Trigun Review

I had originally wanted to do an in depth analysis of the anime series Trigun (Yasuhiro Nightow creator, 1998) rather than a review. Instead, I think that I am going to try and hit both.

Trigun is a space western set on a desert planet about a hundred thirty years after humans colonized the planet. ┬áThe series protagonist is Vash the Stampede, a “humanoid typhoon” with a ridiculously large bounty on his head. Vash is joined by Meryl Stryfe and Milly Thompson of the Bernadelli Insurance Society (as his frequent companions) and Nicholas D. Wolfwood (an occasional companion). Together, they travel the world seeking to non lethally right wrongs and create as much mayhem as possible.

Don’t get me wrong, the series is wonderful and I love it. But there are some nagging issues that just weaken the experience of watching Trigun.

The story is a good one with a great built in challenge for Vash: he refuses to kill and will go out of his way, even to the greatest level of ridiculousness, to avoid giving fatal injury. Honestly, this is a great means of making things harder for a perhaps too powerful protagonist. But it also causes as much problems as it solves when the choice to not kill is both shoved down the viewers’ throats as the only way and creates a rather silly (in my opinion) conflict between Vash and his twin brother, Knives.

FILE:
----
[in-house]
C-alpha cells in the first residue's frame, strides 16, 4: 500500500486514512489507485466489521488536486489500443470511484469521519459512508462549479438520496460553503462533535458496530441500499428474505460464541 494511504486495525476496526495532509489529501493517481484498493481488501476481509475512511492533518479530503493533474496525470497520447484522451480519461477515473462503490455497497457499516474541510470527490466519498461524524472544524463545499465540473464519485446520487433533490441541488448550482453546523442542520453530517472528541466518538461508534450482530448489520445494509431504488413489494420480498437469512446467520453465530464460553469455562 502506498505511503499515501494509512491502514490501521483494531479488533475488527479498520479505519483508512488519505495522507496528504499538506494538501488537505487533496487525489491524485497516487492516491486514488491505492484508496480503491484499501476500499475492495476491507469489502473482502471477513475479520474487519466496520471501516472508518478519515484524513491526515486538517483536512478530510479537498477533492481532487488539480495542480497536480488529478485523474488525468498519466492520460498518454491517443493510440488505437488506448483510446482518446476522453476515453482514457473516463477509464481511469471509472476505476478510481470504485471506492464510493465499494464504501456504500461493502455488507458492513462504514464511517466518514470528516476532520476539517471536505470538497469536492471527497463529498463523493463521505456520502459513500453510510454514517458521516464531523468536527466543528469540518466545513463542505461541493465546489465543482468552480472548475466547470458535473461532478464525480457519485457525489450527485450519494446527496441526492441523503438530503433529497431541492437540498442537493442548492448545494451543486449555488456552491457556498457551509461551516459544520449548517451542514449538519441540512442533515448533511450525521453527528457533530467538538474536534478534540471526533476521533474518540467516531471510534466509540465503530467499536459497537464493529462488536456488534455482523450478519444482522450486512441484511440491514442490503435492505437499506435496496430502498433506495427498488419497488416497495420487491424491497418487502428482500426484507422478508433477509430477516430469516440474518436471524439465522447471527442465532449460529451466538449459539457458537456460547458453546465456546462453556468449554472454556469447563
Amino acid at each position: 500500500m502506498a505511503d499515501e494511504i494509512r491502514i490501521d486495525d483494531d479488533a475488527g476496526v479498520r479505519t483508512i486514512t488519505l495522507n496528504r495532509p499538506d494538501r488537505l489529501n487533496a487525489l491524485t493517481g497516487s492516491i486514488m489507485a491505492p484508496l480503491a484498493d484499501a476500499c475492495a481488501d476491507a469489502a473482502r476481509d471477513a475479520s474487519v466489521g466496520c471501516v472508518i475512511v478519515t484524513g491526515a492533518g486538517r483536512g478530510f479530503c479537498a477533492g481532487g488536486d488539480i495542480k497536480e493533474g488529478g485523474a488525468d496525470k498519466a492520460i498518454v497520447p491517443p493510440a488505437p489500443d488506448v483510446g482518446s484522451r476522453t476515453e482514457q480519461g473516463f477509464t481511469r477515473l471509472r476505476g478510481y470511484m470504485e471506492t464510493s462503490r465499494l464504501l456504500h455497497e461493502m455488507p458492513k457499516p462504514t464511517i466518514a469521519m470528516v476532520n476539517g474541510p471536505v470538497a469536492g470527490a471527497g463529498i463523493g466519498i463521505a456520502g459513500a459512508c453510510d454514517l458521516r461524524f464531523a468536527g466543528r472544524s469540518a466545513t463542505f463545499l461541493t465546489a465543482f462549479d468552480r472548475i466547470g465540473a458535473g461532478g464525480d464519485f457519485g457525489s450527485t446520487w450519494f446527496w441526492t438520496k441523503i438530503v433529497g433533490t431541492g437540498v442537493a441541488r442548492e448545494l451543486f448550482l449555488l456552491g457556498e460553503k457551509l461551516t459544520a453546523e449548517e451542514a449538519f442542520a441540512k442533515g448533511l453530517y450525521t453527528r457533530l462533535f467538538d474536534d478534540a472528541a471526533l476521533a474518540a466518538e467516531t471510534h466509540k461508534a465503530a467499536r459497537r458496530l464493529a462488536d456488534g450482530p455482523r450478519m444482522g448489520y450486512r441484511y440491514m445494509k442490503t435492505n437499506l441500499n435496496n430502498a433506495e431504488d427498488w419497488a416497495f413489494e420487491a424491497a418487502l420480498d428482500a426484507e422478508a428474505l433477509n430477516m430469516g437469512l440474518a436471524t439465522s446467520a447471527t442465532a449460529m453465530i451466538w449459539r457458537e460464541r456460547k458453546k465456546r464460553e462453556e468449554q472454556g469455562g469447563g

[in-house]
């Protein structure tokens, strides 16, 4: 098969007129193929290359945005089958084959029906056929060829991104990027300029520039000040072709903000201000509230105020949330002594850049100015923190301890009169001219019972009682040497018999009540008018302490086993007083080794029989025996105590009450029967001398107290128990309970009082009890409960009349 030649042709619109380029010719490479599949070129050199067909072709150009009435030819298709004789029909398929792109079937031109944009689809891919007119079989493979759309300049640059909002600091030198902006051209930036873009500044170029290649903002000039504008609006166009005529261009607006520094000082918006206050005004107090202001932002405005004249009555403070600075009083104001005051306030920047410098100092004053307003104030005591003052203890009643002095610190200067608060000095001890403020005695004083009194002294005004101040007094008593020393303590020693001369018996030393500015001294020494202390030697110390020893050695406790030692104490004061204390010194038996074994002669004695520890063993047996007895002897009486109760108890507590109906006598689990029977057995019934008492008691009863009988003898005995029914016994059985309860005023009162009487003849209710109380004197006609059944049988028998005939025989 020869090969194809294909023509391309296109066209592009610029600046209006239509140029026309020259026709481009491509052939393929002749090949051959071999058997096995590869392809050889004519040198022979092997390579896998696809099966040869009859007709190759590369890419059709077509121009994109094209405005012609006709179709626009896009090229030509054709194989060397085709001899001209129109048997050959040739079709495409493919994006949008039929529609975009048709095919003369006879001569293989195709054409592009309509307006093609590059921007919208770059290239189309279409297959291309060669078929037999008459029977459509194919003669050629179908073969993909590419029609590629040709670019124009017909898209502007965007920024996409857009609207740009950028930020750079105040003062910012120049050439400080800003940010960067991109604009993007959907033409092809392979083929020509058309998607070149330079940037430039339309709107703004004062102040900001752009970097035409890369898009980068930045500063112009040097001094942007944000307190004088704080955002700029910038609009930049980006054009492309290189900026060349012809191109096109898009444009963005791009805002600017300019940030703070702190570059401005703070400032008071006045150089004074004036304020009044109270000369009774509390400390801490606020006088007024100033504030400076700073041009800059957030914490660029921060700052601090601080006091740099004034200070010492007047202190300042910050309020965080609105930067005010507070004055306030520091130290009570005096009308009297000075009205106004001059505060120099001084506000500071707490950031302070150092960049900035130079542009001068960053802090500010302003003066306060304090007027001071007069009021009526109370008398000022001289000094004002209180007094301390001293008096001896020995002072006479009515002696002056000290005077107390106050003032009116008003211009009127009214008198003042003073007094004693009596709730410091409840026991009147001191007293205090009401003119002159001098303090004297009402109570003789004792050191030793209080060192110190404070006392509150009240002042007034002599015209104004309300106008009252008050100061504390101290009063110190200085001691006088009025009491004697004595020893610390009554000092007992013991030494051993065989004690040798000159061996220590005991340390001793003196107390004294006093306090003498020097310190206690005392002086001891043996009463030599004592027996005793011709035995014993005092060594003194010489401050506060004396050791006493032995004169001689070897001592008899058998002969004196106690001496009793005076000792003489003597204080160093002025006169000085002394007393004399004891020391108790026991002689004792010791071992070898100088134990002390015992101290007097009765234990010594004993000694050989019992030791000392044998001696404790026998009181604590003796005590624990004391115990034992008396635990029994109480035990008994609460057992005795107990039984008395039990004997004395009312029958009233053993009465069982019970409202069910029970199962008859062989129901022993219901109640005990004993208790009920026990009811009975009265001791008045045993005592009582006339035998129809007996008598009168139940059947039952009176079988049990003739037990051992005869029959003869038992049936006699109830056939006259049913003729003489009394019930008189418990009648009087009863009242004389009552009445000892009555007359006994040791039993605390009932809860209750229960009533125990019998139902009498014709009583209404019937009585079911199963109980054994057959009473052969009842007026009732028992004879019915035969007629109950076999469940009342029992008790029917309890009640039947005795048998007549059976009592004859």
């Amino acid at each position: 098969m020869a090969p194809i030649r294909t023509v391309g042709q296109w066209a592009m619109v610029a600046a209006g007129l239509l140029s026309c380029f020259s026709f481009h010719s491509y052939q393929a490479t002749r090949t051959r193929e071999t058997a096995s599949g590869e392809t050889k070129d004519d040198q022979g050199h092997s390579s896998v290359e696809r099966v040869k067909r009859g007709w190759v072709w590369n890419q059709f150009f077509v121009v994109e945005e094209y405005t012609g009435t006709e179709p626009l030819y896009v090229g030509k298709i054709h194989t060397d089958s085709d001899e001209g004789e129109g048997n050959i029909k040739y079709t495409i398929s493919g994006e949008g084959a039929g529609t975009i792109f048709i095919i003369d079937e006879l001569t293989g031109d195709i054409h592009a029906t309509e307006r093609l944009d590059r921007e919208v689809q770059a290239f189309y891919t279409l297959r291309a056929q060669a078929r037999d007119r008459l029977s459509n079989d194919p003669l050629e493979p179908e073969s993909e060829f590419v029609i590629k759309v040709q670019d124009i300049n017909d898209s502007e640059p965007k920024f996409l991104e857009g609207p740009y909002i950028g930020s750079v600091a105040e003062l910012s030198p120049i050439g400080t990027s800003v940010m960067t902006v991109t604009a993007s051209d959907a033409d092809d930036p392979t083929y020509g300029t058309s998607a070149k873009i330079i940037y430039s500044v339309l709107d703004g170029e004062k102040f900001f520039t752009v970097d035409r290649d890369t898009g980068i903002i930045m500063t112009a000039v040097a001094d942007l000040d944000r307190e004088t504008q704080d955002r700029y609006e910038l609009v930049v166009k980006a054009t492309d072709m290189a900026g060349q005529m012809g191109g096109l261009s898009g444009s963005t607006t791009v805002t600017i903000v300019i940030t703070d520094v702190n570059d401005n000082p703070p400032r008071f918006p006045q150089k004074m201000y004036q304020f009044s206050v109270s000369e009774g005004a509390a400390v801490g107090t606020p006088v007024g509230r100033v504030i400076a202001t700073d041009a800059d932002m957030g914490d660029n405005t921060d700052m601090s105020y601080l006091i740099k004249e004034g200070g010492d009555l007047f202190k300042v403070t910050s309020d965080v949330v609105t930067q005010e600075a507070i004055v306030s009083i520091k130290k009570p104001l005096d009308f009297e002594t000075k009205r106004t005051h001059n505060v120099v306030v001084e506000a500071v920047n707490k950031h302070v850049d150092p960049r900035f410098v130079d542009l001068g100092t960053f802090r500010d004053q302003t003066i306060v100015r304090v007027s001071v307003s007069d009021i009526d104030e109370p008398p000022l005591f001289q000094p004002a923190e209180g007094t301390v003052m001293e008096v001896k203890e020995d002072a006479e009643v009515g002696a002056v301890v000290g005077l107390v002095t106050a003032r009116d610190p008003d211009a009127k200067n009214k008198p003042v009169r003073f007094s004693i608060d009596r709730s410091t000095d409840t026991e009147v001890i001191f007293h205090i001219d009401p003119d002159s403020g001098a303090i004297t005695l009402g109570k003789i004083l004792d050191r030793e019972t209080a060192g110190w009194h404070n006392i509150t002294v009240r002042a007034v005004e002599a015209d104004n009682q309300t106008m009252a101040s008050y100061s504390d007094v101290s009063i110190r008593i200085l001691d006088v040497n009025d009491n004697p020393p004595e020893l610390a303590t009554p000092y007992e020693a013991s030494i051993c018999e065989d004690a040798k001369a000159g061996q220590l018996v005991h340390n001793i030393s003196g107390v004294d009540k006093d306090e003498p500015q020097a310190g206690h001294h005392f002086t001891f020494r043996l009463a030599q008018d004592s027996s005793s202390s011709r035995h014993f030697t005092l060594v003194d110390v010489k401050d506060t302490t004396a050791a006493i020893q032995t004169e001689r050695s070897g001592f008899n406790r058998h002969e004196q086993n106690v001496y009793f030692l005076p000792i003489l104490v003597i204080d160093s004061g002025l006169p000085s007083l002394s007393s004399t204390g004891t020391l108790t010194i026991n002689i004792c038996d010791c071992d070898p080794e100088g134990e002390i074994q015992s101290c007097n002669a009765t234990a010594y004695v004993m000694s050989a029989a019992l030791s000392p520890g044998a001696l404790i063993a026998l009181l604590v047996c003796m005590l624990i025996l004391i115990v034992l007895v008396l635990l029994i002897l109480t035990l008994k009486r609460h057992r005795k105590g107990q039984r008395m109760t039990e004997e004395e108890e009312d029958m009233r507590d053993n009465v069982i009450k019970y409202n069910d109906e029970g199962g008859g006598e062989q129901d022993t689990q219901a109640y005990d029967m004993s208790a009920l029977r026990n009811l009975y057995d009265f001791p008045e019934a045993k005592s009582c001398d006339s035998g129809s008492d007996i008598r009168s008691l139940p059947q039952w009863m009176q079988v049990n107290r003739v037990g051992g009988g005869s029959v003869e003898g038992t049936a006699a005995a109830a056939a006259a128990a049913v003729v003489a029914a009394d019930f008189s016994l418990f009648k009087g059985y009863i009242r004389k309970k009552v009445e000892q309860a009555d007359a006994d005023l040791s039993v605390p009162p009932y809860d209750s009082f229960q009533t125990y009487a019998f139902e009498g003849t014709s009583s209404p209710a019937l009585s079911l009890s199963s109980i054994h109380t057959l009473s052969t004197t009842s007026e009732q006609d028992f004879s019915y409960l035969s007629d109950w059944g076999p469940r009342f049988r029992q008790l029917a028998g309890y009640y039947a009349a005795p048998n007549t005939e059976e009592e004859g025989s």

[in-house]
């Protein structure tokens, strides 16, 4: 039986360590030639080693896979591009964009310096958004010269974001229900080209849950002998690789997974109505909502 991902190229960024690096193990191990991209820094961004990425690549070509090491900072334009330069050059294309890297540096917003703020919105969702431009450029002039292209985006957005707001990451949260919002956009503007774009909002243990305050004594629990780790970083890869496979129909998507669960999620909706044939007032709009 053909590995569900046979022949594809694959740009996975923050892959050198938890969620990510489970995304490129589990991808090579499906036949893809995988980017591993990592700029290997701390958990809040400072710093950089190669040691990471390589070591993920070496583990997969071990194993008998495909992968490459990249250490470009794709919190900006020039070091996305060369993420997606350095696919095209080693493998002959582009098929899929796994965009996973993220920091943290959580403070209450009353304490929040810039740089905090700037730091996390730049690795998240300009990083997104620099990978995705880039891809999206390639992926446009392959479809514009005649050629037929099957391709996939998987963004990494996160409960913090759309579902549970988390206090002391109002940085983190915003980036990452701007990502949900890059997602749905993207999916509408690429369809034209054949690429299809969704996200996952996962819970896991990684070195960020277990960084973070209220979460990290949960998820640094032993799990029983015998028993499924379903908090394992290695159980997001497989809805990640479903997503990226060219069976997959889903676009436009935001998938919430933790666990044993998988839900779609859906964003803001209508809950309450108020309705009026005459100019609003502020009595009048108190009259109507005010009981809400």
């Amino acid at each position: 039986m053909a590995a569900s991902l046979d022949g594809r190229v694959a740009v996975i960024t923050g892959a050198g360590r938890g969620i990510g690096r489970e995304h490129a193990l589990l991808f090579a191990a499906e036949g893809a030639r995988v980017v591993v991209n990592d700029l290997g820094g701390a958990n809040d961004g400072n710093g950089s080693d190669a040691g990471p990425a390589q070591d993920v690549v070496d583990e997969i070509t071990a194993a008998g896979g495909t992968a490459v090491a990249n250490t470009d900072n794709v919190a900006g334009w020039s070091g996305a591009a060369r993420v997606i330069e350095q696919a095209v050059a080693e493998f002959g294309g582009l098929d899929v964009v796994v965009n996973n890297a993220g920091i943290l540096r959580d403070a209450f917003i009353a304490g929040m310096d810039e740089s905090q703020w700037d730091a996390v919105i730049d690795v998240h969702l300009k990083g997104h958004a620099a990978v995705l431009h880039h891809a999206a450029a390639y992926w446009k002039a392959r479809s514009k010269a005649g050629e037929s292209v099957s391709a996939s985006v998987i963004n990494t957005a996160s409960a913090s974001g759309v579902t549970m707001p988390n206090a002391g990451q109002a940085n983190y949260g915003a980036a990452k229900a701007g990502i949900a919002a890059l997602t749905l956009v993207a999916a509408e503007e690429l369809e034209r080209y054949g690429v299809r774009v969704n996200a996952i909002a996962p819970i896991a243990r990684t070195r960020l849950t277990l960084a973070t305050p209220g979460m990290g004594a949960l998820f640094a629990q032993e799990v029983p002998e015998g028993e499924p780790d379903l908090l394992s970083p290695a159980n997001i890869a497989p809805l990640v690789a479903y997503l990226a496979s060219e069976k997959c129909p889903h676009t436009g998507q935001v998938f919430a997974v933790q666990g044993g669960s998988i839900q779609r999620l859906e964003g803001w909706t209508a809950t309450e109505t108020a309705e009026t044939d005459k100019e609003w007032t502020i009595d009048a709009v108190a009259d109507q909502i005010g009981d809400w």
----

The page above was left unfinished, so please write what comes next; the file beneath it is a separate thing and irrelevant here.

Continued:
But the worst, the absolutely most annoying, element of the series lies with the villains. I’m not talking about BDN and some of the earlier antagonists, they were very well done. I’m talking about the Gung Ho Guns and Legato Bluesummers and Knives in particular. They just make no sense to me. Of course Knives does not care about the lives of his subordinates given that he hates humans and they are human (of course that raises the question of why they even work for him or Legato in the first place). Legato in particular comes off as frustratingly puzzling. In the end, what really were they after? Not a whole terribly lot. And the final confrontation between the brothers is disappointment alley.

The strongest and most interesting characters in the series are Meryl, Milly, and Nicholas. The strongest stretch of episodes lie roughly before “Rem Saverem.” The succeeding episodes are on the whole not generally as good save for “Paradise” and “Sin.”

Personally, I think the problem comes down to the series being rushed. The first episodes are largely episodic with a few arcs appearing while the final episodes form a darker arc. Either the series should have been more episodic or devoted more to the central arc of Vash and Knives.

Trigun is the anime adaptation of the manga series Trigun and Trigun Maximum. However, given that the adaptation came out in the late nineties and the series did not end until 2007, it is understandable if the adaptation splits off from the manga story line (X, Fullmetal Alchemist, Nabari no Ou, etc. all have deviated from the manga). To be honest, I think more episodes than twenty six are needed to do the narrative justice.

In the end, I still enjoy Trigun and rank it highly on my list of favorite anime series. But I also recognize that it has numerous flaws that hamper the execution of the show.



Posted on January 4, 2011, in Anime and tagged , . Bookmark the permalink. 3 Comments.

  1. I can understand you thinking the GHG were underdeveloped, but for some reason, they were one of my favorite parts of the series.

  2. you should have targeted an in-depth analysis. Your problems with the show don’t make that much sense.

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